“What Bradley Manning was trying to do was prevent more people being killed in a costly war that was not being conducted responsibly, and that was unnecessary to begin with,” said protestor Emma Cape, a member of the Bradley Manning Support Network.
Manning was accused of leaking hundreds of thousands of classified military reports and diplomatic cables.
A military judge Tuesday acquitted Pfc. Manning of aiding the enemy -- a charge that would have carried a maximum sentence of life in prison for the Army intelligence analyst. However, the judge, Col. Denise Lind, convicted him on most of the remaining charges, including theft, fraud and several counts of violating the Espionage Act, which could warrant a long prison sentence. The charges dealt with information revealing the ways the U.S. prosecuted its wars in Iraq and Afghanistan.
Manning himself did not testify, although, he did request that a judge and not a jury decide his fate. It took Col. Lind three days to deliberate.
Emma Cape, 27, is from San Francisco, but has been living in Columbia, Md., so she could attend the trial. She said she has sat in the courtroom every day for the past two-months.
“I’ve yet to see any evidence of how the U.S. national security was actually damaged by what he did,” Cape said. “Authorities were speaking in extreme generalities -- there have been no specifics given about anyone being injured by this information.”
Manning, now 25, pleaded guilty earlier this year to lesser offenses that could have landed him 20 years behind bars.
“I think this is a young man who’s representative of my generation in many ways,” Cape said, in the sense that Manning joined the military and went to serve in Iraq because he believed he would be “helping to spread democracy and save lives.”
“Just like hundreds of other young veterans I’ve talked to, he became very jaded by what he saw in Iraq and he felt American people needed more information,” Cape said.
Manning was deployed to Baghdad in 2009. He soon became alarmed by what he came to see as egregious U.S. wartime conduct and, as a result, became a mole for the anti-secrecy group WikiLeaks. He was first detained in Iraq for suspicion of having leaked the video of a 2007 Apache helicopter attack that killed several Iraqi civilians.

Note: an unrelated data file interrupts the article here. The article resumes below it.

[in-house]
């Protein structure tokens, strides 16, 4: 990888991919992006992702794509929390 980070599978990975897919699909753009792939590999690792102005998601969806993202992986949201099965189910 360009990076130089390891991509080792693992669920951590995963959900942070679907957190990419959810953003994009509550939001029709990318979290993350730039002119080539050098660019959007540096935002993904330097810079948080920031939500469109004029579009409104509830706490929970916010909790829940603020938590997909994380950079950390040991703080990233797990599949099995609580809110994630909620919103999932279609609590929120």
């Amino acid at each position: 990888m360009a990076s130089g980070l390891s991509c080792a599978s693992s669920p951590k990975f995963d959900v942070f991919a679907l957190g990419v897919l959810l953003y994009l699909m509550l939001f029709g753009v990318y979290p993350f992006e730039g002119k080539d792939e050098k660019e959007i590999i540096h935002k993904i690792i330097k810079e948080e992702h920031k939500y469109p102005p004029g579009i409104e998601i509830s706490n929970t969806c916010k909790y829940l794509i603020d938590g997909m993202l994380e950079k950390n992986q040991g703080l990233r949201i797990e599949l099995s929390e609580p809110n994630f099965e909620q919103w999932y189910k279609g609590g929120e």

For Iraqi activist Farah Muhsin, it was a feeling of relief and validation when the classified documents became public.
“Bradley revealed a huge amount of important documents that revealed the truth about the wars in Iraq and Afghanistan,” Muhsin said. “And as an Iraqi, I feel particularly obliged to support him because the documents tell the reality of what happened in my country.”
Muhsin, 28, is originally from Baghdad, but has been a refugee in the U.S. since 2008.
“It is highly important to stand up for somebody who stood up for the whole world and told the truth,” Muhsin said.
But not everyone agrees, and according to Ricardo De Vecchi, rules are rules.
“If you are working for a government, you have to follow the rules of the government,” De Vecchi, 38, said in an interview in Washington. “He took the information and gave it to somebody else -- he went against the rules of his country.”
WikiLeaks ultimately obtained more than 700,000 military and diplomatic documents from Manning. These included war logs from Iraq and Afghanistan, cables between the State Department and U.S. embassies and assessments of detainees held at Guantanamo Bay, Cuba. The release of the documents has been said to be the most extensive leak of classified material in U.S. history.
Manning’s sentencing hearing begins Wednesday. He could receive up to 136 years in prison.
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